Steve Stone, WXDX/Pittsburgh, “Double X Weekend”
by Craig Rogers
This month we take a Producer’s VU inside the studio of Steve Stone from WXDX/Pittsburgh. Steve walks us through the production of a promo for a “Double X Weekend.” As you’ll hear, Steve loves to rummage through both the on-air library and the Music Director’s castoffs for material. You’ll hear this fast paced promo with lots of music changes on The Cassette. Read here about the details of the production.
There are two voices in this promo. The character voice is a character named “Steve Stevens” done by a WXDX part-timer. Stevens makes semi-regular appearances on WXDX, including in promos. The main v/o is Steve Stone. He says he would have had his regular v/o guy, Jude Corbett cut the tracks, but this promo came down last minute, so Steve did the v/o himself. He records all voices directly into ProTools using a Neumann U87A microphone routed through his PR&E console.
Steve’s workstation is a 16-track ProTools 4.0. He has a standard template that he uses as the basic building block for his promos. It’s set up with five mono tracks for voice. Two of these have effects assigned to them. One is filtered; another has filter and a delay. Most of the main v/o uses the filtered track. The line “Friday after Howard Stern” uses both the filter and delay. The character voice track has no effects. He also has six pairs of stereo tracks for music and effects.
Steve has a submaster set up for all the vocal tracks and another submaster for music and effects. This allows him to easily control the balance between voice and bed. The voice submaster is run through a US Waves Audiotrack plug in for processing. He has gradually tweaked the preset over the last year, so he can’t recall all the settings. But he has dialed in some EQ and compression to suit his ear. He also uses the built in noise gate. Steve says, “It’s like having an outboard mike processor, but it’s inside the computer.”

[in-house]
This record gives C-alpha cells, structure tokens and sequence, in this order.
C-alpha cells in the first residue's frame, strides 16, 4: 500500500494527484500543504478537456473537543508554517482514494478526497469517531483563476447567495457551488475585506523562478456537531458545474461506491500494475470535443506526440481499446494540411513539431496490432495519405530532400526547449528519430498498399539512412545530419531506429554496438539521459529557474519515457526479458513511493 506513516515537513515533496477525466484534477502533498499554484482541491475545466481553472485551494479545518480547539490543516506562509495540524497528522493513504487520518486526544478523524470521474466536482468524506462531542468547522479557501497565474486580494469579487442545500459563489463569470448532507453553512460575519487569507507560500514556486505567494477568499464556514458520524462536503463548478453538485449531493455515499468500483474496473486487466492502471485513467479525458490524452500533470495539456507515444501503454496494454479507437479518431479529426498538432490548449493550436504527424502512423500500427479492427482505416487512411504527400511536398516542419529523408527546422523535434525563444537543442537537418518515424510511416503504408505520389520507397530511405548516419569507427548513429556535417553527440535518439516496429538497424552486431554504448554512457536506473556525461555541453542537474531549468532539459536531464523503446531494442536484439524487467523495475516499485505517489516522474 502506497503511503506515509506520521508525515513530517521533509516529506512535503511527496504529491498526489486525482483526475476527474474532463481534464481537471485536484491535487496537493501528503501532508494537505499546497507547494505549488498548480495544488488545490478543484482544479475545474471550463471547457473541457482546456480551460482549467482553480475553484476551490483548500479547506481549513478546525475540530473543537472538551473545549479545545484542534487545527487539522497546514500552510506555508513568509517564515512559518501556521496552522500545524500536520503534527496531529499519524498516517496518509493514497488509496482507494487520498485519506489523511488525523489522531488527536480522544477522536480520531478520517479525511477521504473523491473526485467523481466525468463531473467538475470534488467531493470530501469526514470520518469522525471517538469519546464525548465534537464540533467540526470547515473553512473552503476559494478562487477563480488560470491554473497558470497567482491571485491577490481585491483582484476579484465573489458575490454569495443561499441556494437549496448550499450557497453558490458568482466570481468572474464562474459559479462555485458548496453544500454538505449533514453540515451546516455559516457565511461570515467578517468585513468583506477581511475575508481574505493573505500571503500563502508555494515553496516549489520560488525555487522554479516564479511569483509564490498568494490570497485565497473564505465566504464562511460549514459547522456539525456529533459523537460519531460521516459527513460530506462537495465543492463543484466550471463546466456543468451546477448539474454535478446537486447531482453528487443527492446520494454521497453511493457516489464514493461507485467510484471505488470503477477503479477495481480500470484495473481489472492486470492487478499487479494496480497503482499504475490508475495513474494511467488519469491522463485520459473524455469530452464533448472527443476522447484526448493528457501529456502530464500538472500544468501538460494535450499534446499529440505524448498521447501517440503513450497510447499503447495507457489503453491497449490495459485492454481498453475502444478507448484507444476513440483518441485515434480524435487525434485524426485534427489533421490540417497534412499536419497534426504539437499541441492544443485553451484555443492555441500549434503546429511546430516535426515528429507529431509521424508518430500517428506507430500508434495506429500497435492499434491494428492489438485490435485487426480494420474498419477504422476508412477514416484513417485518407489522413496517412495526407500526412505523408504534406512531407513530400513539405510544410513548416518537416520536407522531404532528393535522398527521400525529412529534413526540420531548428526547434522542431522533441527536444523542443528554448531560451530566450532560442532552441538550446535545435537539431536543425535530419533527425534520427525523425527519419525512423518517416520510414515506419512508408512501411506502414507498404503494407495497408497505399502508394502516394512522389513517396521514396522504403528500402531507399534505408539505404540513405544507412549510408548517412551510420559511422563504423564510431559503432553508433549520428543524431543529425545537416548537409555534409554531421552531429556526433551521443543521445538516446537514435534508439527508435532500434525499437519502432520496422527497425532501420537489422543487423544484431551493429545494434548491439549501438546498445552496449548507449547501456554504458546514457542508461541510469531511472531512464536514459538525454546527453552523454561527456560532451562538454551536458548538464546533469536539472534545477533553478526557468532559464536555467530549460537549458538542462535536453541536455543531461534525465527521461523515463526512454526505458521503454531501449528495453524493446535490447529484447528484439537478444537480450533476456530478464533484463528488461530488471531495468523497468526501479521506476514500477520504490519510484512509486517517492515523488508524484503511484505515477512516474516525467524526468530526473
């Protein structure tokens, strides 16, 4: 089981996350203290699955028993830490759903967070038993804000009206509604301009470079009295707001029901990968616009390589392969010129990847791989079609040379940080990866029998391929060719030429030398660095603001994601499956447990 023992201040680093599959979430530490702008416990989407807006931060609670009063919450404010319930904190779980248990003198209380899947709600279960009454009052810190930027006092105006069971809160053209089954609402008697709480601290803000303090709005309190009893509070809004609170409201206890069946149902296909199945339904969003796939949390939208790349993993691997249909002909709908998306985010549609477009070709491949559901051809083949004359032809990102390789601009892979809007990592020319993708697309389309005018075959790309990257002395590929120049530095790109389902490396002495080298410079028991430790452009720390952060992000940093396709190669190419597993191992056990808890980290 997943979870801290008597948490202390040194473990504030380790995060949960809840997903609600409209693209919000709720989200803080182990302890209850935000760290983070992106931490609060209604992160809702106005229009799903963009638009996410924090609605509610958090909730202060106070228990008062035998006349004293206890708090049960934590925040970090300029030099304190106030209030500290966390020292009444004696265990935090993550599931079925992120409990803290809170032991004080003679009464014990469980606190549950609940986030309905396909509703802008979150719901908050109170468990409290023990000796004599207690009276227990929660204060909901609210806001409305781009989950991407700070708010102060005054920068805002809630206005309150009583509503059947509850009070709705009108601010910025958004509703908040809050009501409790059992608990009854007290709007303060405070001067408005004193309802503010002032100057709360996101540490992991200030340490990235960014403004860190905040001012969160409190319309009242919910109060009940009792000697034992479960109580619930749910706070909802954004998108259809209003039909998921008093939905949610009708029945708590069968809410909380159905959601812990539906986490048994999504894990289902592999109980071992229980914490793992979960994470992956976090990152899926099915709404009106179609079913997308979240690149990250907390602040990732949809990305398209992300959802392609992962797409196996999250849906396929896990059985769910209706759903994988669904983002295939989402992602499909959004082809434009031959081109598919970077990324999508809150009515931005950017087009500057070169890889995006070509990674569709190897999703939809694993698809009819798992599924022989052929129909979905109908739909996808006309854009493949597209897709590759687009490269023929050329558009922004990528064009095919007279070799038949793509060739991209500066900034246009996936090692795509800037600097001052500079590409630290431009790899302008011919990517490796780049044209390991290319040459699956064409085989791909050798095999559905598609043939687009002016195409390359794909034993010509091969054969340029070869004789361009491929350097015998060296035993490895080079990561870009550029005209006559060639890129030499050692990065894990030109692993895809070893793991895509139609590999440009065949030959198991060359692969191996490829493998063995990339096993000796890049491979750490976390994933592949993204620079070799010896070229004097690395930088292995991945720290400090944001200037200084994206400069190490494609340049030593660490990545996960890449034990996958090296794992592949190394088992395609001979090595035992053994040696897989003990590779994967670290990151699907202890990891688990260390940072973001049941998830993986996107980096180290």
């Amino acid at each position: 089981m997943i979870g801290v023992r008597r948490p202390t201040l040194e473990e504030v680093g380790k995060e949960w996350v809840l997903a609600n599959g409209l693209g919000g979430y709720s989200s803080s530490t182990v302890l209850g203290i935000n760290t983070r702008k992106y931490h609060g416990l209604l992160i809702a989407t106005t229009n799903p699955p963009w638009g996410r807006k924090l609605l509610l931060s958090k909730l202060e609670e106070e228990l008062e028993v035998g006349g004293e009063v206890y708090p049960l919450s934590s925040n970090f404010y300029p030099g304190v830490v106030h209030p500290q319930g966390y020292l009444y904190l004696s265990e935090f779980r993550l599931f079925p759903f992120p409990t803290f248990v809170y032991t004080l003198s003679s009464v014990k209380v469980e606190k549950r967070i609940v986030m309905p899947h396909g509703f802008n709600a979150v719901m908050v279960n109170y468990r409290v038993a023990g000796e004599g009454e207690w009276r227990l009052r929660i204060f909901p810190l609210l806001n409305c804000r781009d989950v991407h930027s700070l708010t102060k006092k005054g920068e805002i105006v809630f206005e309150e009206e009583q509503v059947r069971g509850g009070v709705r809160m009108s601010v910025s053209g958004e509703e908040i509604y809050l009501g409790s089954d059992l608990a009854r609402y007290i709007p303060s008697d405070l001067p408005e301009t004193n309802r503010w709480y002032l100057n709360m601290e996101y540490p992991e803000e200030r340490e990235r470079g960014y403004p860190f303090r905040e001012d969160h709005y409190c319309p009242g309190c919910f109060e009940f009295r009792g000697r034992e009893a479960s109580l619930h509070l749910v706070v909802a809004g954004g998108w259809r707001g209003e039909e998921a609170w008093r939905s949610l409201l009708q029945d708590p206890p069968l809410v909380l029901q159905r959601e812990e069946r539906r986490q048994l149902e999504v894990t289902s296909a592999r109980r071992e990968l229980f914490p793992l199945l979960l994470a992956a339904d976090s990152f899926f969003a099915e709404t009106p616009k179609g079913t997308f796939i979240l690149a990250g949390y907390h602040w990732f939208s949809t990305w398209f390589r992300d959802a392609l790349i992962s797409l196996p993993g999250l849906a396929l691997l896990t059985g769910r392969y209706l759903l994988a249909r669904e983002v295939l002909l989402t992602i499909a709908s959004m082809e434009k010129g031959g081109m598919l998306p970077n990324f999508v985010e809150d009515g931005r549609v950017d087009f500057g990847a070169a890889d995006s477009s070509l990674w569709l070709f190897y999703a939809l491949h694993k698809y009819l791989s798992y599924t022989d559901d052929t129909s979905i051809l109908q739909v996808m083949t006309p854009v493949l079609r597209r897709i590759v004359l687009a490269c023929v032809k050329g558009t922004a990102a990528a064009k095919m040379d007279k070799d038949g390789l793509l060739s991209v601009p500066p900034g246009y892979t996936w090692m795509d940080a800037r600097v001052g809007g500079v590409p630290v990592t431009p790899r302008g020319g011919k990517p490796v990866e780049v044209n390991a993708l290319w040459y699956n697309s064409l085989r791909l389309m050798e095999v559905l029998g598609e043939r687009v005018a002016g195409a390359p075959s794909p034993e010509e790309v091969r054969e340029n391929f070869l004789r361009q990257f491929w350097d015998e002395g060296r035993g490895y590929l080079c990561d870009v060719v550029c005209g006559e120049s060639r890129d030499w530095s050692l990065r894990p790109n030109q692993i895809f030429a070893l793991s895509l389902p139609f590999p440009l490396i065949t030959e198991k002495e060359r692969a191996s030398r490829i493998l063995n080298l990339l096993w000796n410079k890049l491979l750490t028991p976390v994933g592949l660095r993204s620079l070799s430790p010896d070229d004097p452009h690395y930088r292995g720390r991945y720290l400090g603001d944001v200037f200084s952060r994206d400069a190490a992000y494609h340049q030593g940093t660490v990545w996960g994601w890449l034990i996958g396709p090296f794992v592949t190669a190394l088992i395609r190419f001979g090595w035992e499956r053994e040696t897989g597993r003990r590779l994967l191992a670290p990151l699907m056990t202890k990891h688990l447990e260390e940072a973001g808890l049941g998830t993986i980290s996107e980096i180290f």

Right at the start, Steve is using three of his mono tracks. One filtered track is for Steve’s v/o. A normal track is for the Steve Stevens character. A third track with EQ is used to clean up the hiss on the Simpson’s drop-in. He edited the drop to rearrange the phrases so that it fit the context of the promo. He used the ProTools fade envelopes to blend the edits.
A trick Steve used is processing a voice track twice on one of the filtered tracks. He records it in once, then plays it back while recording it back onto the effected track. On the second pass, he adds some additional EQ to give the track a hollow sound. Having been compressed on both passes, the v/o has some punch and the hollow sound makes it distinctive.
Also at the open, Steve is using two of his stereo pairs. On one pair is the opening sounder. It’s from an A/V Deli disk, Signals. On the second is the campy music cut. This is from a CD with a great title, “Music for TV Dinners.”
The music tracks “stairstep” down and up from stereo pair to stereo pair. Steve says he seldom uses more than three stereo pairs. Since he can adjust the volume of any piece on a track and not affect the volume of other pieces on that track, he can have several music pieces, each recorded at different levels on the same track.
After the separator, Steve switches to an Alice in Chains cut. Then to make the transition to the next cut he used a drum roll from REM’s “Orange Crush.” Next, he recorded in Green Day’s “Brain Stew.” He spaced the guitar chords to separate the next set of Steve Stevens v/o phrases. Under each Steve Stevens phrase, he cut to more “TV Dinners” music. The static burst that separates the next bed Steve recorded from his FM tuner.
After the Green Day section is a piece of Live’s “All Over You.” It’s cut cold by a tape rewind effect Steve did himself.
The “Double X Weekend” yell is some office staff along with a group of X interns looking to improve their grade.
The next separator is from the AV Deli disk. Steve used the ProTools automated panning to rapidly bounce the effect from side to side. Next music cut is Foo Fighters “Monkey Wrench.” Punctuating the phrase is a 1kHz tone. Steve sliced it up to make it stutter. The sustained guitar chord that ends the piece is one Steve got from a long forgotten promo CD.
The final product is dubbed to cart for air. For longer running imaging material, Steve will dub to MiniDisc.
Steve says he believes it’s not the system you’re working on, it’s who’s working the system. When you’re working your system, try some of these “Stone Tips” to come up with some fresh music: take a good beat track, loop it for a rhythm bed, then find a good isolated guitar riff or keyboard chord and build your own music! Pan the various elements of your custom music left and right to broaden the spectrum and increase the impact. Play music backwards or vari-speed it up or down.
Now plug in The Cassette and check out Steve’s work. If you’d like to reach Steve, e-mail
Next month, Producer’s VU checks in with Johnny George who’s imaging three stations in Indianapolis.